Today, at the Onondaga County Courthouse in downtown Syracuse, U.S. Senator Charles E. Schumer pushed legislation that can help Syracuse law enforcement protect key witnesses who come forward with information or testify during a trial. The State Witness Protection Act also increases criminal penalties on those, like gangs, that seek to intimidate witnesses. The Schumer-backed legislation comes on the heels of numerous recent violent crimes in Syracuse that produced few witnesses, including a downtown stabbing that happened in front of a crowd of onlookers just weeks ago. Two other crimes, a June 10th shooting on Mariposa Street that killed a 21 year old still lack witnesses or leads, and a June 17th shooting on Putnam Street that left a young man paralyzed is also lacking witnesses willing to come forward. Schumer's legislation contains specific provisions that would make witness intimidation a federal crime, and toughen sentences for those who attempt to intimidate a witness, or prevent them from going to police with important information that could help in cracking a case or chasing a lead. Schumer's plan would increase the potential maximum penalty to 30 years in prison in cases of attempted murder or physical violence against a witness, and increase the potential maximum sentence to 20 years in jail for other types of witness intimidation, like obstruction of justice. Schumer will call for the swift passage of the legislation in light of the City's recent lack of leads in serious crimes and to ensure that Syracuse law enforcement can retain the upper hand over gangs and other criminals who may be working hard on the street to keep witnesses silent.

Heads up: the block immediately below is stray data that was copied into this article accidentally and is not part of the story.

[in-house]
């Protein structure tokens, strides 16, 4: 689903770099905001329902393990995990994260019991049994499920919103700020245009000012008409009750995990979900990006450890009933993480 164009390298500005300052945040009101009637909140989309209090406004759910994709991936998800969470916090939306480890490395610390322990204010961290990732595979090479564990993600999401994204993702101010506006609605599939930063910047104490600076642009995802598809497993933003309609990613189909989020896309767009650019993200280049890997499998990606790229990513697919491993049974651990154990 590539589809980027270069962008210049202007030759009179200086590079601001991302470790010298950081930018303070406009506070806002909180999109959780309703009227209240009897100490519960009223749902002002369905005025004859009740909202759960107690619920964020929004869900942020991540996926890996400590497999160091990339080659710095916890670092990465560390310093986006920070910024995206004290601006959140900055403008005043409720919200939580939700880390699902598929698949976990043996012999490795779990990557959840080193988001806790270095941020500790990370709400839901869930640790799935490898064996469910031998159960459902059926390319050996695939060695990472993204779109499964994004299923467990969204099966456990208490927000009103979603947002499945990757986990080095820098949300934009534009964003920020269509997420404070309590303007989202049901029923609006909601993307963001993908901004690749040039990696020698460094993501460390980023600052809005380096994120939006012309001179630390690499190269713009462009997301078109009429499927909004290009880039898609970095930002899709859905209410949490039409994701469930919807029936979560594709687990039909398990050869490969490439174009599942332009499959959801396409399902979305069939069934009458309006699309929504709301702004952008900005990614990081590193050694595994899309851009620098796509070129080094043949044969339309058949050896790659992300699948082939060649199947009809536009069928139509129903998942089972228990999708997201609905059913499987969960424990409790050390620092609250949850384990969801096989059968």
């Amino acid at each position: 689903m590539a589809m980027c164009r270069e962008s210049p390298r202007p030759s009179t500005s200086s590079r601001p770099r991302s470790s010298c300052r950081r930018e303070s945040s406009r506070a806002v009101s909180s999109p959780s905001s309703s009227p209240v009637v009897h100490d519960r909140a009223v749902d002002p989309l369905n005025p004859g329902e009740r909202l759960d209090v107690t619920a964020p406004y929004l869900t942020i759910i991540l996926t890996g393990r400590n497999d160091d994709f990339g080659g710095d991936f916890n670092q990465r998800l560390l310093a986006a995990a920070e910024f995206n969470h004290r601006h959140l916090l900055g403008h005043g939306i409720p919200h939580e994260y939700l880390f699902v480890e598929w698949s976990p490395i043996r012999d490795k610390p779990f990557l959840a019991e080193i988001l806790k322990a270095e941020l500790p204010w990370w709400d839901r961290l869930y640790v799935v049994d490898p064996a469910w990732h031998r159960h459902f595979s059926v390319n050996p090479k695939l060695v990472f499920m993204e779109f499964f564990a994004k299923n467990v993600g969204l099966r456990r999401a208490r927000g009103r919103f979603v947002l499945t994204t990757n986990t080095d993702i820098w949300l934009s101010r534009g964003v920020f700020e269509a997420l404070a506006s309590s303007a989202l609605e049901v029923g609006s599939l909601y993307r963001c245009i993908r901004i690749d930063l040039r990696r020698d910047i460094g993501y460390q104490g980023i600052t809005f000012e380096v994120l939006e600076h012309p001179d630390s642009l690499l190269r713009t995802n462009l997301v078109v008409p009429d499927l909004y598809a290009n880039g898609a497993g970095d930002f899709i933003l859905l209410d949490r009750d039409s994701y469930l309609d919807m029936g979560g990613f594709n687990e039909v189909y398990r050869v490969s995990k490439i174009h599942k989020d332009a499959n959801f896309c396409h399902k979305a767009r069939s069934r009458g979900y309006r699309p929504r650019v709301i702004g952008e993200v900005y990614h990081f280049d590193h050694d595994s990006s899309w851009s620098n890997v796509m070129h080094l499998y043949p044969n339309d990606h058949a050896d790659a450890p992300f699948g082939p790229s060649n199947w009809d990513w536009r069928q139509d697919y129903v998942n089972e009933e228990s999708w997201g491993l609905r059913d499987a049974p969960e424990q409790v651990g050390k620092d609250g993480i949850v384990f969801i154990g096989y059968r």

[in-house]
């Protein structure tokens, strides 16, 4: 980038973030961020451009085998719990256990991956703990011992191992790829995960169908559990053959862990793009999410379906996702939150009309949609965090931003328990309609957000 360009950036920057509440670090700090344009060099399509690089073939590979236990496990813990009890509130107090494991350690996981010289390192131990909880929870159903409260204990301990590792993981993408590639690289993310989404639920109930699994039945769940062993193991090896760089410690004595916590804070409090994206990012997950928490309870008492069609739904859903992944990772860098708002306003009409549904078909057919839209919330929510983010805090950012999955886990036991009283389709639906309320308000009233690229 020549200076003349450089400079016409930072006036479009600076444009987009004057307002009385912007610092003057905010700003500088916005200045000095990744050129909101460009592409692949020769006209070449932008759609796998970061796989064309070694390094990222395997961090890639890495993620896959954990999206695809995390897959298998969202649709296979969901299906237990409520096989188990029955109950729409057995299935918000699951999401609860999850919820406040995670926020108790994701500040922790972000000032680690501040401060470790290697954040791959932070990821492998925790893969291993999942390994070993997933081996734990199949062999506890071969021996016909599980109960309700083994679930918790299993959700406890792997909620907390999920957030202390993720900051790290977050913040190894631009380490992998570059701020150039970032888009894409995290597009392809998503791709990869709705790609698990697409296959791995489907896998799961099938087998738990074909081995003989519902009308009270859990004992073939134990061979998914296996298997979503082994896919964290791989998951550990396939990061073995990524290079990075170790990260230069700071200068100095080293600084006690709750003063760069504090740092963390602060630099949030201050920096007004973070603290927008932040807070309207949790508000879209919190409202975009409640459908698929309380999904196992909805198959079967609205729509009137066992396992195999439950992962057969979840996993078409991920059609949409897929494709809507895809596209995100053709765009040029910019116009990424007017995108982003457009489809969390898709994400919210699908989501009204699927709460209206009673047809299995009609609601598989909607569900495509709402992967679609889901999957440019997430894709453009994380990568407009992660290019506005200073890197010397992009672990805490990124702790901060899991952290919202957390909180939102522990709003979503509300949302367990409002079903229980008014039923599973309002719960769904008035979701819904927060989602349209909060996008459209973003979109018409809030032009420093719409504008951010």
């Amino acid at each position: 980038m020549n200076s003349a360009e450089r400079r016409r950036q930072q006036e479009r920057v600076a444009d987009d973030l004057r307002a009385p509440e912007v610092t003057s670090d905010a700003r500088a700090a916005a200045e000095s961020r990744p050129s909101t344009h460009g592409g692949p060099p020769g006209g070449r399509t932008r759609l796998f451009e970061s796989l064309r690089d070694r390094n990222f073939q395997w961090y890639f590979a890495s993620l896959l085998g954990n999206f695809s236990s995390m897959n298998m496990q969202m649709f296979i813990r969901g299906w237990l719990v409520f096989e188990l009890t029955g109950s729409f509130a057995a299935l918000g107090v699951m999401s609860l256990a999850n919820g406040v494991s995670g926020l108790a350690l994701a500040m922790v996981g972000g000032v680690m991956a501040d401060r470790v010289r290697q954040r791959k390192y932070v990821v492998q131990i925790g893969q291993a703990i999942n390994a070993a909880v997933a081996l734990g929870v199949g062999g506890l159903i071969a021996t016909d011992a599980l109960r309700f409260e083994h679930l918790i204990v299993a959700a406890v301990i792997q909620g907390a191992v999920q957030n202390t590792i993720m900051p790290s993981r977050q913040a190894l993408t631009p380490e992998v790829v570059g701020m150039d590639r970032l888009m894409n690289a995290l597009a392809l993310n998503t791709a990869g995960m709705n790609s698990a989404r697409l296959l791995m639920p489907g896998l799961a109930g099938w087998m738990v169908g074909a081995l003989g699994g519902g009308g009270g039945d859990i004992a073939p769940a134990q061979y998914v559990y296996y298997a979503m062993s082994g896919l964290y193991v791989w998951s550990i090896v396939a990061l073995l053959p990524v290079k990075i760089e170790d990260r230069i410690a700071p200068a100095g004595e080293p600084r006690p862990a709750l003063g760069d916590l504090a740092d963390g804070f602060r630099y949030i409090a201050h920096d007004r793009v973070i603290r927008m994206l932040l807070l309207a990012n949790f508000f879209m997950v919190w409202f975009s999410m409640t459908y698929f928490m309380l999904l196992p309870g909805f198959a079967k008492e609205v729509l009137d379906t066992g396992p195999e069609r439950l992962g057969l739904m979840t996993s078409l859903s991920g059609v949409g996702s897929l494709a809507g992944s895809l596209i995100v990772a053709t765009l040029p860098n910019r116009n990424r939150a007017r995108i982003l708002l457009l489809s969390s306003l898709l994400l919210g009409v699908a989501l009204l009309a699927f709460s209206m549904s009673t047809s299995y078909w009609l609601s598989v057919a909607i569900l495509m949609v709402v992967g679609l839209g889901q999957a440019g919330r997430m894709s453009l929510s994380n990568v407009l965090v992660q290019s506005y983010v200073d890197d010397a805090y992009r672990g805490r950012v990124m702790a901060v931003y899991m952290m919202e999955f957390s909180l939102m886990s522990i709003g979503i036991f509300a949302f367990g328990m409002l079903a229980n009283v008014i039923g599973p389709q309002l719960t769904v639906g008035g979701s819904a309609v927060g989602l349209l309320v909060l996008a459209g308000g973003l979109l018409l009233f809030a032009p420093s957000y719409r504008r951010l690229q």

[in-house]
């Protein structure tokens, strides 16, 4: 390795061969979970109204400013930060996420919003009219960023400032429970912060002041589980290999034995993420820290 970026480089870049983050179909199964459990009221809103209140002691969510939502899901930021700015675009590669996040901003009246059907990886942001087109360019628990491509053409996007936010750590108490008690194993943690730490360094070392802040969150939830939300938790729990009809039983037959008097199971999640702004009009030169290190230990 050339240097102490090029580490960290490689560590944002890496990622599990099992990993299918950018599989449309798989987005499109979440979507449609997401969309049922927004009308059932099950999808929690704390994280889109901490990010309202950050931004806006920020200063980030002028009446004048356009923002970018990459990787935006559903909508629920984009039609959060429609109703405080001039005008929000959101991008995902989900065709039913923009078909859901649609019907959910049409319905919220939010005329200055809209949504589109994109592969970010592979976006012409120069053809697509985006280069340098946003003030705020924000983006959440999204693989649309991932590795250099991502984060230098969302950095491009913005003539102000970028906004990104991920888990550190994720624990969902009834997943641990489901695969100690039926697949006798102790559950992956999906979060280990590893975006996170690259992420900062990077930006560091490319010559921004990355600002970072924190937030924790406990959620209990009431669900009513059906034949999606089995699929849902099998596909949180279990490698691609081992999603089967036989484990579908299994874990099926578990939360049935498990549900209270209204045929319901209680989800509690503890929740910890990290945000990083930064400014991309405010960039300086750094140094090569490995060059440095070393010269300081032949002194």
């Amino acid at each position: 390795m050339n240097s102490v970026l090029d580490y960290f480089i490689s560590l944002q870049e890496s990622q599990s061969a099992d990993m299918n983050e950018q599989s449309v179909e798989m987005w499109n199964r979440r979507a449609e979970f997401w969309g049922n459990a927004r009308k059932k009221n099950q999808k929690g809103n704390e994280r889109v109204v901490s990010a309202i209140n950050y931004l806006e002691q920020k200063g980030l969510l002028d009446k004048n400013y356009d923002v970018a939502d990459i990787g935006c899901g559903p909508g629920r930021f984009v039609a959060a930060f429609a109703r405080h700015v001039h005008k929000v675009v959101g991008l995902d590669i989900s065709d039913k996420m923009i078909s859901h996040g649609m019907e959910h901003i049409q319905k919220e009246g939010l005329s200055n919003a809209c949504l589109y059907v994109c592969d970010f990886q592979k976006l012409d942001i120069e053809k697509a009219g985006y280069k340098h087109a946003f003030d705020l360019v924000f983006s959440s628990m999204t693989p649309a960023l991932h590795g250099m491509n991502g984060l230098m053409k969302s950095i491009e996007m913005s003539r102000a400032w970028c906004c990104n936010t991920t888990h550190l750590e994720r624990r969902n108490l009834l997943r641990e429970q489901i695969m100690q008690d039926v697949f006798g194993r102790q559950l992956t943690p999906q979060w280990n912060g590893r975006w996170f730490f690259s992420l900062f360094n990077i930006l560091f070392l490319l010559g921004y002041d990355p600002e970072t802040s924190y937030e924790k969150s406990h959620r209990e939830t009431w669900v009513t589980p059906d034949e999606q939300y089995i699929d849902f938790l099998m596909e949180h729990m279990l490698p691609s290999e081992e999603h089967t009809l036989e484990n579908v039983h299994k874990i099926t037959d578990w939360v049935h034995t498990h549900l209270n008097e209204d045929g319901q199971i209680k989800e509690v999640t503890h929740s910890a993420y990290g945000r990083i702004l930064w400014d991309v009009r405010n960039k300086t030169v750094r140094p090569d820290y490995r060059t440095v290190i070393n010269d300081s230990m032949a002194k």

"Innocent bystanders who witness violent crimes should no longer live in fear when the Syracuse Police Department enlists their help to get criminals off the streets and behind bars," said Schumer. "That is why I'm unveiling a proposal to ensure that witness intimidation is a federal crime with harsh sentencing and penalties. Syracuse law enforcement officials have consistently gone above and beyond the call of duty to catch violent criminals, but they still often highlight the negative impact that witness intimidation can play in closing these cases. The federal government must do its part to ensure the protection of witnesses so prosecutors in central New York can build a case with visual identification at the scenes of shootings, stabbings and robberies. We can't ask Syracuse PD to chase criminals with no leads because eyewitnesses fear for their lives. Last week's shooting of two teenage boys in broad daylight turned up no witnesses and no leads. Violent assailants, from Montgomery Street to Midland Avenue, should live in fear and must think twice before bullying a witness."